It's several years since New York-based US artist Allison Schulnik was first tipped for major success, but even if her name isn't exactly a household one yet, interest in her work is greater than ever.
Her thickly impastoed canvases, the paint applied with worn brushes or straight from the tube, ooze (almost literally) with energy and presence.
Combining the grotesque with the sentimental, Schulnik has said of her work that "I allow my imagination to revel in its own world - where thickly-sculpted oils, earthly fact and blatant fiction collide to form images of tragedy, farce and raw beauty."
'Raw seems an apt enough description of her London School-like technique, but while 'beauty' is an adjective that may not spring immediately to mind, her work and its themes reveal their own improbable charm.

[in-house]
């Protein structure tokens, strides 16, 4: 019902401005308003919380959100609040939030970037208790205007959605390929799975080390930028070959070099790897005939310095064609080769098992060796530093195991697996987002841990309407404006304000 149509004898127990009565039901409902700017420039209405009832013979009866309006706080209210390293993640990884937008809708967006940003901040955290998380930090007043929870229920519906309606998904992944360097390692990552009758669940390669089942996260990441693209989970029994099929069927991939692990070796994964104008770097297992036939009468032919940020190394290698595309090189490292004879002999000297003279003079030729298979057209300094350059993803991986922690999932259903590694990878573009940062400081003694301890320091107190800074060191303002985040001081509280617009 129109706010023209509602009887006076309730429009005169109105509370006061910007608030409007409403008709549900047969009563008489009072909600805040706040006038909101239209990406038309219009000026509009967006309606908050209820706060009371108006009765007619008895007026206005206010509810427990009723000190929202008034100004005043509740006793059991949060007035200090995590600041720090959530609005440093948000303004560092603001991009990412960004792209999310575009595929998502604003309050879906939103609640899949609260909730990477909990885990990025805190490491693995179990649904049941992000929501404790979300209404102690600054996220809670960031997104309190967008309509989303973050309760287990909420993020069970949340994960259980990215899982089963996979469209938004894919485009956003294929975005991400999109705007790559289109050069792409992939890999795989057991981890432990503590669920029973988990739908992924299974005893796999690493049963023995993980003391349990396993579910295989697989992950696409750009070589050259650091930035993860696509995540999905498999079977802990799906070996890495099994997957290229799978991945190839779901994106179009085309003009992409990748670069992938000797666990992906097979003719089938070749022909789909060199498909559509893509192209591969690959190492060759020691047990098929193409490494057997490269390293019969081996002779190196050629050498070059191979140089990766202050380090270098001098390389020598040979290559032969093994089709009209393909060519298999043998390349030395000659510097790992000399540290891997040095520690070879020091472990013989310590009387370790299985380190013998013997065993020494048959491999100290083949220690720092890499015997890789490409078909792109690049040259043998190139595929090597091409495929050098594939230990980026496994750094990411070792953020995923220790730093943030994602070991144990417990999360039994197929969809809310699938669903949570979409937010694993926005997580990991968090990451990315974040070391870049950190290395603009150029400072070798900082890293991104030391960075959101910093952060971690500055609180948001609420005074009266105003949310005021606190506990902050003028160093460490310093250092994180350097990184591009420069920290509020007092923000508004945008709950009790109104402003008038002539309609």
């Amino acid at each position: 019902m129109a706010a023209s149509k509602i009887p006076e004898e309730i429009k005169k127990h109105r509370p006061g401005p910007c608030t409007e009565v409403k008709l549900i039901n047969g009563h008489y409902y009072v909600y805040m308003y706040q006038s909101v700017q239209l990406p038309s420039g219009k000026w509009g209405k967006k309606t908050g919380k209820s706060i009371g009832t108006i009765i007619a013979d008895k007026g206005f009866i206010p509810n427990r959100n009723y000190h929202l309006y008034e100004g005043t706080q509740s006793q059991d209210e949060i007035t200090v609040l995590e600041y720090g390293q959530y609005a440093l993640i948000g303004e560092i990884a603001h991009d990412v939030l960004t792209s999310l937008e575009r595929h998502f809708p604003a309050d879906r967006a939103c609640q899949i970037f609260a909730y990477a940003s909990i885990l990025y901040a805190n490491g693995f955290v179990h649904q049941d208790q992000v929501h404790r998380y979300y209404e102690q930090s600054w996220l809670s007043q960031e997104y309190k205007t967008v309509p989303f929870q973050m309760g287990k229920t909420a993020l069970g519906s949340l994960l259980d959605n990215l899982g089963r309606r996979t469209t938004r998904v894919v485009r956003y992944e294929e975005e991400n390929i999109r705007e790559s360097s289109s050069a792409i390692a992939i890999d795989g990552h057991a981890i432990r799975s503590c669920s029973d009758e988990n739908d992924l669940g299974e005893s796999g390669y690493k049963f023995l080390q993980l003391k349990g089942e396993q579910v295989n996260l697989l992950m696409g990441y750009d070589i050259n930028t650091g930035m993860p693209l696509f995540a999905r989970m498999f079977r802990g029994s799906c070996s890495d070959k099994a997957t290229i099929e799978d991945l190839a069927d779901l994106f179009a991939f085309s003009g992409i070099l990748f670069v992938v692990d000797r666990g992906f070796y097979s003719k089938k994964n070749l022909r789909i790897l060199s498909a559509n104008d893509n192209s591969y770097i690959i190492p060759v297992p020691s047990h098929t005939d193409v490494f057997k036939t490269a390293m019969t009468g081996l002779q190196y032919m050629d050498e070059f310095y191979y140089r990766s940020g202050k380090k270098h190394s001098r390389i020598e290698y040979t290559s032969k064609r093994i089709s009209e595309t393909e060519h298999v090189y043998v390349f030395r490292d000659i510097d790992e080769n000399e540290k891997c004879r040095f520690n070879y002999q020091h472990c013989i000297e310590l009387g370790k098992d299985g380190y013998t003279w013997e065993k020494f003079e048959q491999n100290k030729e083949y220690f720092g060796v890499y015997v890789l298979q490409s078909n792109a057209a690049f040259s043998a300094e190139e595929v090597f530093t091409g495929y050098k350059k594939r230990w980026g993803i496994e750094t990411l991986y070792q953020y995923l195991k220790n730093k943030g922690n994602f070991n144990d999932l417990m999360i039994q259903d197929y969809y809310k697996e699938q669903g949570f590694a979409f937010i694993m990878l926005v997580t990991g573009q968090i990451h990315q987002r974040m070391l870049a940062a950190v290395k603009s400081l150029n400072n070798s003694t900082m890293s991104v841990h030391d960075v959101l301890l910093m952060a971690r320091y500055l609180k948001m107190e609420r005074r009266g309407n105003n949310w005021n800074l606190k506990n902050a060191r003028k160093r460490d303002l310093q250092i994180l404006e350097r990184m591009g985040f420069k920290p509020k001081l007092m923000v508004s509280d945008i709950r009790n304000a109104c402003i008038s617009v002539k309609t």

Recurrent motifs - clowns, down and outs and animals both cute and fearsome - resonate with a certain clunky pathos. In a nod to the vulnerability of her misshapen cast, gloopy bouquets are sometimes painted as gifts in their honour.
And those daubs of pigment, while apparently chaotic, are more finely controlled than might at first appear, as evidenced in particular by Schulnik's recent series of monkey portraits (below).
It's not just painting that Schulnik marks with her own, distinctive style. A graduate in animation studies from CalArts, she also produces acclaimed short movies featuring the characters and flower-strewn settings she often depicts in her paintings. She's a dab hand, too, at ceramics, a perfect complement to the tactile, encrusted surfaces of her canvases.
From boho hobos to leering simians, there's a fearlessness and immediacy to Schulnik's work that's hard not to love.
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